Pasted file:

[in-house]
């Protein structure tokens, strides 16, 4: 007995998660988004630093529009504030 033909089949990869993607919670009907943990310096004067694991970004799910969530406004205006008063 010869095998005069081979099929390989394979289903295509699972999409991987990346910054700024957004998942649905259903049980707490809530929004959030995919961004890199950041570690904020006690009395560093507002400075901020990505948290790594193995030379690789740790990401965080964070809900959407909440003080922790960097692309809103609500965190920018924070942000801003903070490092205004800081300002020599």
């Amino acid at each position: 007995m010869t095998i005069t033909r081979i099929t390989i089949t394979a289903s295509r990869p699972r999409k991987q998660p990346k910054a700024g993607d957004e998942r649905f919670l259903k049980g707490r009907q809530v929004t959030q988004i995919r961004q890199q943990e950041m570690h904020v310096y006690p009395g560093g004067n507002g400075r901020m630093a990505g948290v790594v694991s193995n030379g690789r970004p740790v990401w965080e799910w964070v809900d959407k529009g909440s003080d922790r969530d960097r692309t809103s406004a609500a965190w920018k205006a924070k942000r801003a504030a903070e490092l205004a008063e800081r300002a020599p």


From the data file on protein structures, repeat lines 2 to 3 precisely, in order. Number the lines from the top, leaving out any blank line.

């Protein structure tokens, strides 16, 4: 007995998660988004630093529009504030 033909089949990869993607919670009907943990310096004067694991970004799910969530406004205006008063 010869095998005069081979099929390989394979289903295509699972999409991987990346910054700024957004998942649905259903049980707490809530929004959030995919961004890199950041570690904020006690009395560093507002400075901020990505948290790594193995030379690789740790990401965080964070809900959407909440003080922790960097692309809103609500965190920018924070942000801003903070490092205004800081300002020599």
């Amino acid at each position: 007995m010869t095998i005069t033909r081979i099929t390989i089949t394979a289903s295509r990869p699972r999409k991987q998660p990346k910054a700024g993607d957004e998942r649905f919670l259903k049980g707490r009907q809530v929004t959030q988004i995919r961004q890199q943990e950041m570690h904020v310096y006690p009395g560093g004067n507002g400075r901020m630093a990505g948290v790594v694991s193995n030379g690789r970004p740790v990401w965080e799910w964070v809900d959407k529009g909440s003080d922790r969530d960097r692309t809103s406004a609500a965190w920018k205006a924070k942000r801003a504030a903070e490092l205004a008063e800081r300002a020599p």